Kristen asks, "How can we find unity in this division?", and I'll answer this as well. We can't. Why? Because one side is confusing the issues. I don't call "same-sex marriage" a sin; I call it nonsense. I call it an affront to God's definition of the term. I call it a violation of God's explanation of what marriage is about and what it stands for. If that was the issue, I suppose we could find unity by hashing it out. But that, no matter how fanciful, can't be done because no one on that side of the question sees that as the issue. They, like Howerton, are stuffing "same-sex marriage" together with "homosexual behavior" (and buying the notion that "homosexual" is a definition rather than a behavioral choice). So now I have my Bible, the Word of God, that says the homosexual behavior is a sin and that those who engage without repentance in that particular sin (along with a list of others) have no part in the kingdom of God (1 Cor 6:9-10). And voices out there like Howerton's would like us to just get along. How? Well, we need to put down our Bibles, put down our certainty, put down our principles, set aside Church history, set aside everything that the Bible says about this particular sin (see, for instance, Jude 1:7), and just say, "Oh, it's okay; everything is fine."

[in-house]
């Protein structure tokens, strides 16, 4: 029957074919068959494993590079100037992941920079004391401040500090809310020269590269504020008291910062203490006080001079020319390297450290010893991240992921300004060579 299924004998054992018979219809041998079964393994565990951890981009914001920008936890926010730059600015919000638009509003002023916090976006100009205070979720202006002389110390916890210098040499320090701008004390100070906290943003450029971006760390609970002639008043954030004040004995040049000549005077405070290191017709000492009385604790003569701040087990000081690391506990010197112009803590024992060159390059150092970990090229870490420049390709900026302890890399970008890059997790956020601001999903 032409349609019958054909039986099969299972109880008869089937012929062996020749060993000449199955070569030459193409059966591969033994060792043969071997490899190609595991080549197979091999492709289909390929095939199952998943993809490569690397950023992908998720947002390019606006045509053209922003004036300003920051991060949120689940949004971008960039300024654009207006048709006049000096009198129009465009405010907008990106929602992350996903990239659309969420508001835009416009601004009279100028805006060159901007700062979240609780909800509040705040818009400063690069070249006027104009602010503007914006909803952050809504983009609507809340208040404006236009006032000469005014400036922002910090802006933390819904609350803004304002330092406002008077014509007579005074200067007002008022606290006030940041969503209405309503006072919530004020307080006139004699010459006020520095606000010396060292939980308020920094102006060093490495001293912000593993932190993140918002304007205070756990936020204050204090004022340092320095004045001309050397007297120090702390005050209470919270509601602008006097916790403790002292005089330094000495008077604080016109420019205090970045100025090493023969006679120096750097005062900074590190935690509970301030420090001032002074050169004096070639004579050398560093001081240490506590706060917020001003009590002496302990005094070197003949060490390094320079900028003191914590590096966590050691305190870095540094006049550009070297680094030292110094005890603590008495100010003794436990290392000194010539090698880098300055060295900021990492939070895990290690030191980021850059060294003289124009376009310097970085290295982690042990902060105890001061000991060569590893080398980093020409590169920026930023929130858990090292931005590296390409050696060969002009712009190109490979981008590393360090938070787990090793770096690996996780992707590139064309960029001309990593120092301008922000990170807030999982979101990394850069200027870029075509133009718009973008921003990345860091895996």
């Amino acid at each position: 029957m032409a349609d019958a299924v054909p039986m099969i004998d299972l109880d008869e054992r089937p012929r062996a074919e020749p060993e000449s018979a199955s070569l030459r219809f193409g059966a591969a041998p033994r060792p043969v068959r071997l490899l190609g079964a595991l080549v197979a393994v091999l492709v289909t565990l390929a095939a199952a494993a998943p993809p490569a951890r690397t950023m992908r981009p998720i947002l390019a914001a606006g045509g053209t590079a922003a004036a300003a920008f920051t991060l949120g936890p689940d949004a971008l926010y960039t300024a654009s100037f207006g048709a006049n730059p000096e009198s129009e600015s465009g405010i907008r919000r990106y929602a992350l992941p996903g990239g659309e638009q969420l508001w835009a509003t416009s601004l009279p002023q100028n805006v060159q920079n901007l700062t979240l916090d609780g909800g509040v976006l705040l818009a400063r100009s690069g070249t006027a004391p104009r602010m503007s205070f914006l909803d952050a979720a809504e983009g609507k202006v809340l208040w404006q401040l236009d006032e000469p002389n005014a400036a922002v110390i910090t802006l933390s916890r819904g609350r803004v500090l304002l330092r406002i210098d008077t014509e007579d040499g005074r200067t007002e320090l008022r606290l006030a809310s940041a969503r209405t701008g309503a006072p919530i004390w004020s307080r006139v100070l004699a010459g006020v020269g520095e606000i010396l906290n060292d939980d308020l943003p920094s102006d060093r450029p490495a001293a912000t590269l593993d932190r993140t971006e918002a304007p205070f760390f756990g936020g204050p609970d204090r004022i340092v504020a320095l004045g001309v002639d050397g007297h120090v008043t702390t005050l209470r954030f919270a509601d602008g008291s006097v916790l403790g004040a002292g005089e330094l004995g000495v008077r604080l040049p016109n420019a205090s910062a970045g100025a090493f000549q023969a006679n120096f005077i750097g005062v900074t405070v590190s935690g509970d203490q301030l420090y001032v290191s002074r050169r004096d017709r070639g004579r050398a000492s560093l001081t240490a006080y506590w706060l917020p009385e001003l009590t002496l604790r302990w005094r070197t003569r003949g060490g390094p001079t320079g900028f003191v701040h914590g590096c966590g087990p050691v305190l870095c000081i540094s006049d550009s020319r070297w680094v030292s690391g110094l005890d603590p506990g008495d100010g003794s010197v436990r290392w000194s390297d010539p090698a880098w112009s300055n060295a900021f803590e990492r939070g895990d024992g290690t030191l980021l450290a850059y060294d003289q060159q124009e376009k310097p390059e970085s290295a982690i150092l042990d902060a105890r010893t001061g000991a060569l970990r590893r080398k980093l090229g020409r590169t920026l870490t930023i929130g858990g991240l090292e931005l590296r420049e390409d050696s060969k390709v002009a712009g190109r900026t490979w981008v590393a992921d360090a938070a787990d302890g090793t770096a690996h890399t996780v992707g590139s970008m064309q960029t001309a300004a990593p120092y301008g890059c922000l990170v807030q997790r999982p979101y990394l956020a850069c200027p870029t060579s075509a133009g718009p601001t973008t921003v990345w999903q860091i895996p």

No, it's not. If there is such a thing as "LGBT brothers and sisters" -- unrepentant folks engaging in what the Bible deems sexual immorality -- and if there is such a thing as "same-sex marriage", then we don't merely need to "just get along". We need to move on. We need to give up the whole concept of a reliable Bible and a Holy Spirit that can accomplish what He intends. We need to abandon Christianity as a solid belief system because we have no firm footing on which to stand. The Bible is obscure, the Spirit is incapable, and what can we really know at all? Now we can all get along. Of course, it is a "get along" into a hopeless morass of relativism and subjectivism. Maybe the Kristen's of this world are happy with that. I can't go there. How do I hope to affect "our LGBT brothers and sisters"? I hope to call them to repentance, to bring them to Christ, to offer them a solution, because that is love. I hope to offer them the same thing I need, a relationship with Christ on His terms. We don't get to do that by standing on the ground He forbids. It's not unity or loving to suggest we do.